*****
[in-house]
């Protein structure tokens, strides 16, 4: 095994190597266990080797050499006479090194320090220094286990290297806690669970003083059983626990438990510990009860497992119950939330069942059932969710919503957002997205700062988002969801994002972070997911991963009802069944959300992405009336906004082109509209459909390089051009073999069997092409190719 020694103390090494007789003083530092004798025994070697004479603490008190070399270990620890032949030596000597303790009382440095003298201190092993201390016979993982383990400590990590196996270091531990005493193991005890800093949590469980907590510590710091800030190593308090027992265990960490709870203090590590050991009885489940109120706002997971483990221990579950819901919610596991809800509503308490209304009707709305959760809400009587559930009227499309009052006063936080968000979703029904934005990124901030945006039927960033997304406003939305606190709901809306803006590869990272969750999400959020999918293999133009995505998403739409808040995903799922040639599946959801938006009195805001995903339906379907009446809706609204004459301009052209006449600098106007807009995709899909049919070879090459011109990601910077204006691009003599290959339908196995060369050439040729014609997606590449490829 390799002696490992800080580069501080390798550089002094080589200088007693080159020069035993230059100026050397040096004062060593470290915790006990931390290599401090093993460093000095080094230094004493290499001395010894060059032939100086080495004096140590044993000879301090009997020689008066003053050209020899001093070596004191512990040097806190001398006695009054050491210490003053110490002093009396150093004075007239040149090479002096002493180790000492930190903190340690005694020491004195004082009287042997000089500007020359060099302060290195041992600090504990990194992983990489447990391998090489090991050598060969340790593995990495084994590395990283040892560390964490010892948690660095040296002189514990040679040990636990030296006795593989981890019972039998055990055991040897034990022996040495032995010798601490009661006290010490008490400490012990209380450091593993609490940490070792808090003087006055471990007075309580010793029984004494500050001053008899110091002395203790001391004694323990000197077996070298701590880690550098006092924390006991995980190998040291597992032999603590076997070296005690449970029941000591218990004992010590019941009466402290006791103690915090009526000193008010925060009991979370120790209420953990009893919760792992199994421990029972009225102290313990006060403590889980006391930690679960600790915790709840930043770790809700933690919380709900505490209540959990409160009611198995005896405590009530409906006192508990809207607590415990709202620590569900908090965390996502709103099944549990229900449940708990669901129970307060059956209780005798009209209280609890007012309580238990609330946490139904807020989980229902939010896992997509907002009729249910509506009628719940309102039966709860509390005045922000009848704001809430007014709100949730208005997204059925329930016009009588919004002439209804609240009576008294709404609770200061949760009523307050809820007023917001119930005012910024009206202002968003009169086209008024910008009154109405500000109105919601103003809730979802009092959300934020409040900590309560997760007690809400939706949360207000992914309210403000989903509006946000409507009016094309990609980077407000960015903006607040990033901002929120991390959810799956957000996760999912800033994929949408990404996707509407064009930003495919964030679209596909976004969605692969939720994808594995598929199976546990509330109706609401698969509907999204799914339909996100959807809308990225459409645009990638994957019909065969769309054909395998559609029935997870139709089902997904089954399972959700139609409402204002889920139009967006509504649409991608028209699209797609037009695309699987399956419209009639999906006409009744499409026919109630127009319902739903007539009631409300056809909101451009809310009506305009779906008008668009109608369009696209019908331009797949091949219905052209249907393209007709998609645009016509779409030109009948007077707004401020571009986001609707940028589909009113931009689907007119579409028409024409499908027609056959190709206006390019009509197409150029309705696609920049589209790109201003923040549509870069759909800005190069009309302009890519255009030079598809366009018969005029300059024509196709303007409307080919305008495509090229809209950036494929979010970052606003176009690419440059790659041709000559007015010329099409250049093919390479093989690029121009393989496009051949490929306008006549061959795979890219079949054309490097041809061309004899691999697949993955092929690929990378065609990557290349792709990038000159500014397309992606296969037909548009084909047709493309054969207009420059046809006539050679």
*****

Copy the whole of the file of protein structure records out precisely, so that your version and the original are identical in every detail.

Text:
[in-house]
């Protein structure tokens, strides 16, 4: 095994190597266990080797050499006479090194320090220094286990290297806690669970003083059983626990438990510990009860497992119950939330069942059932969710919503957002997205700062988002969801994002972070997911991963009802069944959300992405009336906004082109509209459909390089051009073999069997092409190719 020694103390090494007789003083530092004798025994070697004479603490008190070399270990620890032949030596000597303790009382440095003298201190092993201390016979993982383990400590990590196996270091531990005493193991005890800093949590469980907590510590710091800030190593308090027992265990960490709870203090590590050991009885489940109120706002997971483990221990579950819901919610596991809800509503308490209304009707709305959760809400009587559930009227499309009052006063936080968000979703029904934005990124901030945006039927960033997304406003939305606190709901809306803006590869990272969750999400959020999918293999133009995505998403739409808040995903799922040639599946959801938006009195805001995903339906379907009446809706609204004459301009052209006449600098106007807009995709899909049919070879090459011109990601910077204006691009003599290959339908196995060369050439040729014609997606590449490829 390799002696490992800080580069501080390798550089002094080589200088007693080159020069035993230059100026050397040096004062060593470290915790006990931390290599401090093993460093000095080094230094004493290499001395010894060059032939100086080495004096140590044993000879301090009997020689008066003053050209020899001093070596004191512990040097806190001398006695009054050491210490003053110490002093009396150093004075007239040149090479002096002493180790000492930190903190340690005694020491004195004082009287042997000089500007020359060099302060290195041992600090504990990194992983990489447990391998090489090991050598060969340790593995990495084994590395990283040892560390964490010892948690660095040296002189514990040679040990636990030296006795593989981890019972039998055990055991040897034990022996040495032995010798601490009661006290010490008490400490012990209380450091593993609490940490070792808090003087006055471990007075309580010793029984004494500050001053008899110091002395203790001391004694323990000197077996070298701590880690550098006092924390006991995980190998040291597992032999603590076997070296005690449970029941000591218990004992010590019941009466402290006791103690915090009526000193008010925060009991979370120790209420953990009893919760792992199994421990029972009225102290313990006060403590889980006391930690679960600790915790709840930043770790809700933690919380709900505490209540959990409160009611198995005896405590009530409906006192508990809207607590415990709202620590569900908090965390996502709103099944549990229900449940708990669901129970307060059956209780005798009209209280609890007012309580238990609330946490139904807020989980229902939010896992997509907002009729249910509506009628719940309102039966709860509390005045922000009848704001809430007014709100949730208005997204059925329930016009009588919004002439209804609240009576008294709404609770200061949760009523307050809820007023917001119930005012910024009206202002968003009169086209008024910008009154109405500000109105919601103003809730979802009092959300934020409040900590309560997760007690809400939706949360207000992914309210403000989903509006946000409507009016094309990609980077407000960015903006607040990033901002929120991390959810799956957000996760999912800033994929949408990404996707509407064009930003495919964030679209596909976004969605692969939720994808594995598929199976546990509330109706609401698969509907999204799914339909996100959807809308990225459409645009990638994957019909065969769309054909395998559609029935997870139709089902997904089954399972959700139609409402204002889920139009967006509504649409991608028209699209797609037009695309699987399956419209009639999906006409009744499409026919109630127009319902739903007539009631409300056809909101451009809310009506305009779906008008668009109608369009696209019908331009797949091949219905052209249907393209007709998609645009016509779409030109009948007077707004401020571009986001609707940028589909009113931009689907007119579409028409024409499908027609056959190709206006390019009509197409150029309705696609920049589209790109201003923040549509870069759909800005190069009309302009890519255009030079598809366009018969005029300059024509196709303007409307080919305008495509090229809209950036494929979010970052606003176009690419440059790659041709000559007015010329099409250049093919390479093989690029121009393989496009051949490929306008006549061959795979890219079949054309490097041809061309004899691999697949993955092929690929990378065609990557290349792709990038000159500014397309992606296969037909548009084909047709493309054969207009420059046809006539050679």